The Rebellious Profanity of Katherine Dunn

How does language speak truth to power? More specifically, how can language be used to rebel against power? The protagonists of Katherine Dunn’s three novels — 1969’s Attic, 1971’s Truck, and 1989’s Geek Love — are all positioned on the outskirts of society, sometimes by choice and sometimes not. (Dunn also wrote extensively about boxing: her 2009 book One Ring Circus collected her nonfiction about the sport, and her unfinished novel The Cut Man bears a title that alludes to the sport.) At the time of her death in 2016, Geek Love had been a cult classic for decades. In a lengthy article exploring its influence for Wired, Caitlin Roper called it “a dazzling oddball masterpiece.” She’s not wrong. It’s a novel that was nominated for both the National Book Award and the Bram Stoker Award, and that juxtaposition speaks volumes about Dunn’s aesthetic even if you haven’t read a word she’s written.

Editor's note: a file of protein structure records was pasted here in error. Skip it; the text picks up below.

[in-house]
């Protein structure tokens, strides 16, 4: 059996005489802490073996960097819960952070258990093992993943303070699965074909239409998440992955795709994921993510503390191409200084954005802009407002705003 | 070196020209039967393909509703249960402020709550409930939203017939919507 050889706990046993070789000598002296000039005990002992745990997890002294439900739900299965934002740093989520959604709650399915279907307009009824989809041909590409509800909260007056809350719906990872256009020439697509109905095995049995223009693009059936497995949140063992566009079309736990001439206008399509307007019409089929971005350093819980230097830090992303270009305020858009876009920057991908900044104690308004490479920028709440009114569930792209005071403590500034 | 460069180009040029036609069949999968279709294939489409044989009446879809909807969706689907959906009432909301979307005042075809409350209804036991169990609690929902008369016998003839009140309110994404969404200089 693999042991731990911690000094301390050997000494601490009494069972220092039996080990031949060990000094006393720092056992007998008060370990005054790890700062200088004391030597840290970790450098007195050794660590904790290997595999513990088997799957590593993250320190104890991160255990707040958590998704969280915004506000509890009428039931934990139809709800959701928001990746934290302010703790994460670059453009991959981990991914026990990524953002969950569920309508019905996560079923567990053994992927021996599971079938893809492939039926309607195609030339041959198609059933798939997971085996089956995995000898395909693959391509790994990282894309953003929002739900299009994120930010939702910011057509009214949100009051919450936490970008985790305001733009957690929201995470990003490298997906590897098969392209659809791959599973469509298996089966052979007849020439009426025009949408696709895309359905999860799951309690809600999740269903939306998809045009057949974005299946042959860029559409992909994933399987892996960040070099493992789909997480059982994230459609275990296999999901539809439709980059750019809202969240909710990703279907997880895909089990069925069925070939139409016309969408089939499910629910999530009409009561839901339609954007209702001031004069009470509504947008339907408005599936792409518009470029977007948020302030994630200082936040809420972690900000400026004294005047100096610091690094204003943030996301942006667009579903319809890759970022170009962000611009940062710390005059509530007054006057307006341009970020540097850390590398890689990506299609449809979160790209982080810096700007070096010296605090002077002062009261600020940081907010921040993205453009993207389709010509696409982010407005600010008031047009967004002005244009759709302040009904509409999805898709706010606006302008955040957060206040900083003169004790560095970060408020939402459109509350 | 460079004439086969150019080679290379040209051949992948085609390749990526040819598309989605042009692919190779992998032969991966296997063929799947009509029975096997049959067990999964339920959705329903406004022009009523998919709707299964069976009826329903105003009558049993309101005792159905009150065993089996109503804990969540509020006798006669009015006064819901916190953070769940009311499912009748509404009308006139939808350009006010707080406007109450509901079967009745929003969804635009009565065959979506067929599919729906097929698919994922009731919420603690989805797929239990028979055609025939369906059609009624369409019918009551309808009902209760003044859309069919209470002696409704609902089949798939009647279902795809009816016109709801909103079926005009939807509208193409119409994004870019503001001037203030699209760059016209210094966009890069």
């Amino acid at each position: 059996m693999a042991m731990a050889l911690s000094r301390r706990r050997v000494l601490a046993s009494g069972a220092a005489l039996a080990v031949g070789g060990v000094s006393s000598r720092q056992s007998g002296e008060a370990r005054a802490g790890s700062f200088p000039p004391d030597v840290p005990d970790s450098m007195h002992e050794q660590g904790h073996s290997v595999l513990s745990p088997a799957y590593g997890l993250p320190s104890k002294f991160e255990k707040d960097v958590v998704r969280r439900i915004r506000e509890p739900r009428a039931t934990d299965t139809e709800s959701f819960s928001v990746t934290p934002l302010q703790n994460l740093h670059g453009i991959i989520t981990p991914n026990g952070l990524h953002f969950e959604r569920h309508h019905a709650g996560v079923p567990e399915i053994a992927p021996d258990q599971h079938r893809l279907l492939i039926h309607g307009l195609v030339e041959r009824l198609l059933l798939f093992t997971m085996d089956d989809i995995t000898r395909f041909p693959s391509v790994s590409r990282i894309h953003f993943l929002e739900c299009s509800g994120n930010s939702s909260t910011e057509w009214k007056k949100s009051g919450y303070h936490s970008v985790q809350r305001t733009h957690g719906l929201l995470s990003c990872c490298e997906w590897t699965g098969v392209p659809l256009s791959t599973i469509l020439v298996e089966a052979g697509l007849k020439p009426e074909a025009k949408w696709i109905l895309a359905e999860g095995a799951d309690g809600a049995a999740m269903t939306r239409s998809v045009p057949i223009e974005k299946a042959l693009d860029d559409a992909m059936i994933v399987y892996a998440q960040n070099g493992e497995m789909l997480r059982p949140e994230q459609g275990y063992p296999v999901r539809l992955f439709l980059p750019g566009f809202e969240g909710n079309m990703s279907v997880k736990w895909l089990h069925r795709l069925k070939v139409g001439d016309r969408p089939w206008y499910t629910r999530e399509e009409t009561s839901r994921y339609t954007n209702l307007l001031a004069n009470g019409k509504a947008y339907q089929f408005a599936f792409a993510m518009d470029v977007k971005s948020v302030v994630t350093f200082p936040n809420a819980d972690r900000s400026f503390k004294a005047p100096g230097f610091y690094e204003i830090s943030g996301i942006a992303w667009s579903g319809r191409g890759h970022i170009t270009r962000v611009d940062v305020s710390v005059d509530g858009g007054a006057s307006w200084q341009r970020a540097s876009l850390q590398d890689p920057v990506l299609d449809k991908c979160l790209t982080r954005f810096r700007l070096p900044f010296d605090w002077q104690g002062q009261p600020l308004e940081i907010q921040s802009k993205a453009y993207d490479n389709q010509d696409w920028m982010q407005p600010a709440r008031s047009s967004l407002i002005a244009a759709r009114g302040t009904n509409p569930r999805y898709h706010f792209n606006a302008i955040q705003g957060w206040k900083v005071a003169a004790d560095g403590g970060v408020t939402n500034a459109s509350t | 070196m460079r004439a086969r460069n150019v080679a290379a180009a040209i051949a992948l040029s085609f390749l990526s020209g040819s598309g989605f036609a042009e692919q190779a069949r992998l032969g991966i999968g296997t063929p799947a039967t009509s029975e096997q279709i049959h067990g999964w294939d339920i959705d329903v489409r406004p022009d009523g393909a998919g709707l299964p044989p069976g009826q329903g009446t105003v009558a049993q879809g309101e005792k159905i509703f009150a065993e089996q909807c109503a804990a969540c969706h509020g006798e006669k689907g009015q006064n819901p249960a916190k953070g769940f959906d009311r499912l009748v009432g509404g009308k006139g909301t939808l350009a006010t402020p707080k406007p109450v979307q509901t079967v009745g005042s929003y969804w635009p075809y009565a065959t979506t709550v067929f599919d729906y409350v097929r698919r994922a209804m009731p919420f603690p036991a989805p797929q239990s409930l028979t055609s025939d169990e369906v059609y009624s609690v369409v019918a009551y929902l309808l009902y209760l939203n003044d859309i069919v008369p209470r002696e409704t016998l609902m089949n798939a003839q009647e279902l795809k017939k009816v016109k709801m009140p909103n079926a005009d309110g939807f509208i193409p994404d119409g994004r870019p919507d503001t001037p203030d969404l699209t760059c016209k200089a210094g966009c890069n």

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Vol.1 Brooklyn’s March 2019 Book Preview

What literary delights does March bring? A number of books we’ve been awaiting eagerly for years, for one thing, including new works by Mitchell S. Jackson and Seth Fried. A host of ambitious literary debuts as well — and a number of collections of short fiction that push at the limits of storytelling. Here’s a look at some of the March books we’re looking forward to the most. 

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